Added Value
A process by which rhythmic irregularity is created through the
addition of a note value or rest to a rhythmic figure.
Additive Rhythm
When the effect on the listener is one of unequal groupings of
subdivisions being added together.
Refers to music in which various elements of a composition are, in
varying degrees, determined by chance.
Alteration Symbols
Indicate that a given chord member is to be lowered
(flatted) or raised (sharped) by a semitone.
A term that refers to music that avoids reference to a tone center or
Bitonality, Bimodality or Polytonality
When two or more key centers are heard
at the same time.
Diatonic Planning
Involves parallel movement of vertical sonorities whose
structures are identical.
Displaced Accent
A technique whereby the composer intentionally violates the
normal metric accent pattern implied by the meter, shifting the accent to a
relatively weak beat.
Dodecaphonic Music
Music composed using the twelve-tone method.
Half-Step/Minor Third Scale
A six-note collection derived from the
juxtaposition of two augmented triads at the interval of a half step.
A term originally applied to a style of painting that sprang up
in France in the nineteenth century, the concept was reflected in music by a
turning away from more orderly formal procedures of the late eighteenth and
early nineteenth centuries and a fascination with color, as expressed through
harmony, instrumentation, and the use of rhythm.
Inversional Equivalence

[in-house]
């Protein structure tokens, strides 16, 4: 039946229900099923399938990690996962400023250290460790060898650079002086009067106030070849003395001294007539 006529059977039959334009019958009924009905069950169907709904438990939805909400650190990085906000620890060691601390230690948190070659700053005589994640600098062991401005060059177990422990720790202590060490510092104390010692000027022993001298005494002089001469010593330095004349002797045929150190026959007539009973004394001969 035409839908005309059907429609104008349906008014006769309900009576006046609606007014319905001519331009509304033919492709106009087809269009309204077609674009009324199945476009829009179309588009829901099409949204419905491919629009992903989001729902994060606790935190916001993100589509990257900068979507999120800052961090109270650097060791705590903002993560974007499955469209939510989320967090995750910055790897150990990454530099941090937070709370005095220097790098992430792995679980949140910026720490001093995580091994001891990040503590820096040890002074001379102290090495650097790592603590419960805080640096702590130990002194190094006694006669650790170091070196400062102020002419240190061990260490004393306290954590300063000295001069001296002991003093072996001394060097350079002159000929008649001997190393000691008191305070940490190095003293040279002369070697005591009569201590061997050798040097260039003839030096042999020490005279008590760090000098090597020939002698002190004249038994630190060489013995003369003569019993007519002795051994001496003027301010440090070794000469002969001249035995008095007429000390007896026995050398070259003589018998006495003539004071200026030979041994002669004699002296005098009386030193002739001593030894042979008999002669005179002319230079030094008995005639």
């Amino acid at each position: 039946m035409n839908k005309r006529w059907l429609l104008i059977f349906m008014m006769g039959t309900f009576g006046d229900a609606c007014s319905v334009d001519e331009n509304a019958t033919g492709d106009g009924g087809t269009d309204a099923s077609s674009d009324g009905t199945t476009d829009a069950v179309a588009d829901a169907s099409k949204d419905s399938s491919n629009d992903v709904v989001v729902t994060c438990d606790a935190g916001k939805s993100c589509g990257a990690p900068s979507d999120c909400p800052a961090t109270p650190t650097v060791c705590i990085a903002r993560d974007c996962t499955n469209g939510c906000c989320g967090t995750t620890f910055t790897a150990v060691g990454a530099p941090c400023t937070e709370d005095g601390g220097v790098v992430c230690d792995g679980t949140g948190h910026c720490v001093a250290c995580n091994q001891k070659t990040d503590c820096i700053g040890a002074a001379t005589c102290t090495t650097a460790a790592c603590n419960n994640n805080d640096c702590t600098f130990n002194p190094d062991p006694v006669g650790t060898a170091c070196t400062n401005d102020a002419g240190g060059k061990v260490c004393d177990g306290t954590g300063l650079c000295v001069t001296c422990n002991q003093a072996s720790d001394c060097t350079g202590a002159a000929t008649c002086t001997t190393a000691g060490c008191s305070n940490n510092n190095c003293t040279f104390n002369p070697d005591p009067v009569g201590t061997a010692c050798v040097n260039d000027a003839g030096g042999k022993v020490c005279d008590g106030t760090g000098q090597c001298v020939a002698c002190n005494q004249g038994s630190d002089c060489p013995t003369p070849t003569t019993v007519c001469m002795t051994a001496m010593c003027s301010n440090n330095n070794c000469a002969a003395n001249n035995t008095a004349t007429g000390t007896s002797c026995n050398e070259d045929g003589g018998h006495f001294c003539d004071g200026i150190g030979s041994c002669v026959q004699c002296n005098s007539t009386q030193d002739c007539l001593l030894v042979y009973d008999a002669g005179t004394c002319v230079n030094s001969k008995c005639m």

A pitch class set and its mirror inversion (or inversion
followed by transposition) are considered to be equivalent.
The deliberate juxtaposition of minute melodic fragments
of contrasting timbre and register.
Metric Modulation
Term used by Elliott Carter to describe a method of
changing tempo by equating a particular note value to another note value, or
proportional note value, usually in the next bar.
Mixed Meter
The use of rapidly changing meter signatures.
Musique Concrete
A technique wherein natural sounds – such as a voice, an
instrument, or the ticking of a clock – are recorded and then subjected to
modification by means of altered playback speed, reversed tape direction,
fragmentation and splicing of the tape, creation of a tape loop, echo effect, and
other timbral manipulations.
Normal Order (or Normal Form)
To arrange members of a pitch class set into
an arbitrary ordering that is most compact.
Outside Interval
The interval between the first and last note of an ordering.
The attempt to equalize the seven tones of the diatonic scale so
that no single pitch is heard as a tone center.
A set of five pitch classes.
Five note scale which has played a significant role in music,
particularly non-Western music.
The use of chords in parallel motion.
The atomization of the melodic line.
Refers to the use of two or more meters at once, whether explicitly
notated or not.
Denotes a musical texture in which the listener is made aware of
two or more contrasting rhythmic streams.
Quartal Harmony
A sonority derived from stacked 4ths.
Quintal Harmony
A sonority derived from stacked 5ths.
A digital recorder that stores “sequences” of MIDI information rather
than actual sounds.
The process whereby such aspects of music as the subdivisions of
the beat, dynamic level of individual pitches, and, in the case of instrumental
music, choice of timbre were decided on by means of a predetermined rhythmic,
dynamic, and/or timbral series.
Split-Third Chord
The sonority in which both the major and minor quality are
built on the same root.
A vocal effect which is a cross between singing and dramatic
Tone Cluster
Any collection of three or more adjacent pitches in secundal
Whole-Tone Chords
Vertical sonorities that may result from whole-tone